“When to this natural basis of custom a supernatural sanction is added by religion, and the ways of one’s ancestors are also the will of the gods, then custom becomes stronger than law, and subtracts substantially from primitive freedom.”
— Will Durant, “Our Oriental Heritage”, page 26.
(“Execution of a Moroccan Jewess”, paint by Alfred Dehodencq, 1860. Sol Hachuel, 17, was decapitated by the false accusation of apostasy, that is, the resignation of her previous religion. Thirteen countries, even today, apply the death penalty for such “crime”. Yes, it’s 2019.)
SUMMARY: In the beginning, laws were customs, and man did not have individual rights, but with property, marriage and government, laws evolved, and the individual emerged.
“Gorgias, who was the perfect example of a 20th century skeptic transplanted into ancient Greece […] maintained three basic propositions: one, nothing exists; two, if anything existed, you couldn’t know it; three, if you could know it, you couldn’t communicate it. Now that is what you call skepticism.”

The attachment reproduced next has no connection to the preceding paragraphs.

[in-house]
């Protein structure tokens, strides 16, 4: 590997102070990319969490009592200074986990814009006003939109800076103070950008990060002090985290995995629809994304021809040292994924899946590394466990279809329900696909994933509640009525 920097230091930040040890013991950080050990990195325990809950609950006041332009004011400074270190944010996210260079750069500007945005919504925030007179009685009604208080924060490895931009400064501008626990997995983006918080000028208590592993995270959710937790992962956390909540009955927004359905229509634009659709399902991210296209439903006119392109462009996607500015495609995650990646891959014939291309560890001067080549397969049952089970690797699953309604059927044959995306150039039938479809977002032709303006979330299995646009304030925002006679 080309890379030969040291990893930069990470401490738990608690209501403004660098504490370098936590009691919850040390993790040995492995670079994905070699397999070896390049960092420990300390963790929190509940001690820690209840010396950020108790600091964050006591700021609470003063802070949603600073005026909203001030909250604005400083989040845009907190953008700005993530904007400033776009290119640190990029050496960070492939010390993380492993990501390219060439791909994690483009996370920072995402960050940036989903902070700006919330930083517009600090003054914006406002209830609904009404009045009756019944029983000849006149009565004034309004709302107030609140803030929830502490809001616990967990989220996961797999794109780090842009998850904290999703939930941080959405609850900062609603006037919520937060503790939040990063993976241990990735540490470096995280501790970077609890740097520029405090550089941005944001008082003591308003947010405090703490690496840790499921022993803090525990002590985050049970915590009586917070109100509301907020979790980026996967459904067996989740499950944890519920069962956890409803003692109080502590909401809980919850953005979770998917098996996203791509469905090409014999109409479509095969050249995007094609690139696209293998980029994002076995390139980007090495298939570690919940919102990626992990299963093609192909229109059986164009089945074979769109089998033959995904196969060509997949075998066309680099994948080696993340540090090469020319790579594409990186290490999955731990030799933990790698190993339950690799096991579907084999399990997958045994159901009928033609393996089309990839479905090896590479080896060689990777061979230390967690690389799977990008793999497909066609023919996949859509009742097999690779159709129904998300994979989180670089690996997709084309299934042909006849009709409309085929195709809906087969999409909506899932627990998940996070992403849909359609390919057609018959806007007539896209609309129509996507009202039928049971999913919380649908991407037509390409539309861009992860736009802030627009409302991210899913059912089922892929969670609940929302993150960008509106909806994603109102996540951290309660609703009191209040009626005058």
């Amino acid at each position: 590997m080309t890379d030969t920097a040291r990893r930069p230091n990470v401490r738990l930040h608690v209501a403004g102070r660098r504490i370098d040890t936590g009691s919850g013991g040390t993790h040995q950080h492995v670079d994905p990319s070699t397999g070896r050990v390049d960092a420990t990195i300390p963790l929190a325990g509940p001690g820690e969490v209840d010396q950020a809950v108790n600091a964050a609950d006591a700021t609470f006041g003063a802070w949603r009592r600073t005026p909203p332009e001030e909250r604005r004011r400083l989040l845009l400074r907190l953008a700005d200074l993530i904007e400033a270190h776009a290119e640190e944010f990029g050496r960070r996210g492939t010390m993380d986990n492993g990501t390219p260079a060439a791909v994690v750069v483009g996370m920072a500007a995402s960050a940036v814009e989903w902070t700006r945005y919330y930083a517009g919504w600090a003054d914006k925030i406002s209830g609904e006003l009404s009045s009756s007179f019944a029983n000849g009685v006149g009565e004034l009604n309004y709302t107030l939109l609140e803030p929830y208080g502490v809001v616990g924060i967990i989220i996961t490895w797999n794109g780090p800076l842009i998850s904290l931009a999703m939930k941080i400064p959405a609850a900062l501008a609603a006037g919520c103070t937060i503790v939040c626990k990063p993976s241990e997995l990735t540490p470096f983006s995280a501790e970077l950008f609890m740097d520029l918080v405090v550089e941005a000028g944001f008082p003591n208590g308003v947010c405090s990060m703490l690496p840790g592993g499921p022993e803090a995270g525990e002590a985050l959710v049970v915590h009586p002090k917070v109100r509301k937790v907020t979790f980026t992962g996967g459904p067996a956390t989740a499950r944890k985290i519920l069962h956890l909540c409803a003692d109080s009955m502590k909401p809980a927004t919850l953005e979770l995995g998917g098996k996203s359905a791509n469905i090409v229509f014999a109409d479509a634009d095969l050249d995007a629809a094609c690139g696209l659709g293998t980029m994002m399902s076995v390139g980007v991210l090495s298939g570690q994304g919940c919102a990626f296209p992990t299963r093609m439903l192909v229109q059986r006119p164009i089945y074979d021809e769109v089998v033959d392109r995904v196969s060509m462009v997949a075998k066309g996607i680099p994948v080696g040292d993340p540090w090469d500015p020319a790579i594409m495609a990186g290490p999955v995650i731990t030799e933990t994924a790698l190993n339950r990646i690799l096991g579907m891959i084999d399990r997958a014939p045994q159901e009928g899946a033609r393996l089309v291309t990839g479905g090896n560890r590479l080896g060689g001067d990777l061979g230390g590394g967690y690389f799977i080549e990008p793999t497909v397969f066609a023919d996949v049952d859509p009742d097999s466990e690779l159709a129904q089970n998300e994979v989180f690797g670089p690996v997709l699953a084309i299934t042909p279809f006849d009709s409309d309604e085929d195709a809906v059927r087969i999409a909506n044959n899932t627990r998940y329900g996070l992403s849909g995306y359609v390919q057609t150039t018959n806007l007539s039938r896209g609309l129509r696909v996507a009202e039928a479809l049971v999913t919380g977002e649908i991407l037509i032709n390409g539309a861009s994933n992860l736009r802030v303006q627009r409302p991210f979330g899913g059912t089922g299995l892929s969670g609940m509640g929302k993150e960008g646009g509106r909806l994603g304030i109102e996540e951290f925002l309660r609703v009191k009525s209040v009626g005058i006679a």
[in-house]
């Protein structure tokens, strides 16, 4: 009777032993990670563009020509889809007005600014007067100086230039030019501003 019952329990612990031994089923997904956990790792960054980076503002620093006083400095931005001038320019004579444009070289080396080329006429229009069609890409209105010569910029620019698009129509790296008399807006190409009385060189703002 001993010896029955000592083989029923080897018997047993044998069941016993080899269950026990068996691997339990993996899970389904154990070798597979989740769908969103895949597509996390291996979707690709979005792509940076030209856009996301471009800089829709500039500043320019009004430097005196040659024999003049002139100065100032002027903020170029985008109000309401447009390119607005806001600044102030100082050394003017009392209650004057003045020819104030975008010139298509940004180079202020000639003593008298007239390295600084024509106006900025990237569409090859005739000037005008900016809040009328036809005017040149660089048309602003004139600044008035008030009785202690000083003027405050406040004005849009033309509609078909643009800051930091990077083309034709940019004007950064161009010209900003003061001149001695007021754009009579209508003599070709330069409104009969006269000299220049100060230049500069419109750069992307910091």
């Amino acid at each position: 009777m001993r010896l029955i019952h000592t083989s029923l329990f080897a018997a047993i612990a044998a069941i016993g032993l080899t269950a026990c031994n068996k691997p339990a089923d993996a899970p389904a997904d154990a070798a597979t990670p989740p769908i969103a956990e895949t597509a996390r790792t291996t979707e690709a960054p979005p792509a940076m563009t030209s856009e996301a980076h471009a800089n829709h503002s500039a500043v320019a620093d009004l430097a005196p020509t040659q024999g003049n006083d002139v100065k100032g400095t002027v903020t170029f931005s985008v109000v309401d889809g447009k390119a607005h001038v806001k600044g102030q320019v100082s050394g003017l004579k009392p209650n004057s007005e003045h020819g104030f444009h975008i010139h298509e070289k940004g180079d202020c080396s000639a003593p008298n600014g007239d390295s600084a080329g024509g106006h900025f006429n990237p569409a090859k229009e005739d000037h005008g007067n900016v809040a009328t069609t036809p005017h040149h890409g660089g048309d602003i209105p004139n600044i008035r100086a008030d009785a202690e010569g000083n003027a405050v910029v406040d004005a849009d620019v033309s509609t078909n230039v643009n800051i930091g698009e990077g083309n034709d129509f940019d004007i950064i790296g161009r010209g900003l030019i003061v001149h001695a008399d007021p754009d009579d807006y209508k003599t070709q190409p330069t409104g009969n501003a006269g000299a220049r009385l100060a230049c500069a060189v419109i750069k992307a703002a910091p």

— Leonard Peikoff, “History of Philosophy” course, ARI, Lesson 7.
(I don’t like modern art. But if we look hard, there might be something to learn from it. The steel sculpture “Protagoras”, by Charles Ginnever, could well be considered the concretization of a philosophic idea. The sculpture changes shape as viewers move around it, the play of light and shadow on its triangular forms giving life to the massive structure. “The senses deceive” I’d say is the message. But, now, try to imagine someone jumping from this malformed idea (because it’s not the senses that are wrong, but the concepts we generate from them) to the conclusion that nothing exists. Perhaps some of the federal judges working at the Burger building, in St. Paul, Minnesota, where “Protagoras” is installed, would like it to vanish. But to assert it never existed would be a bit farfetched. Nevertheless, that’s exactly what sophists like Protagoras and Gorgias did.)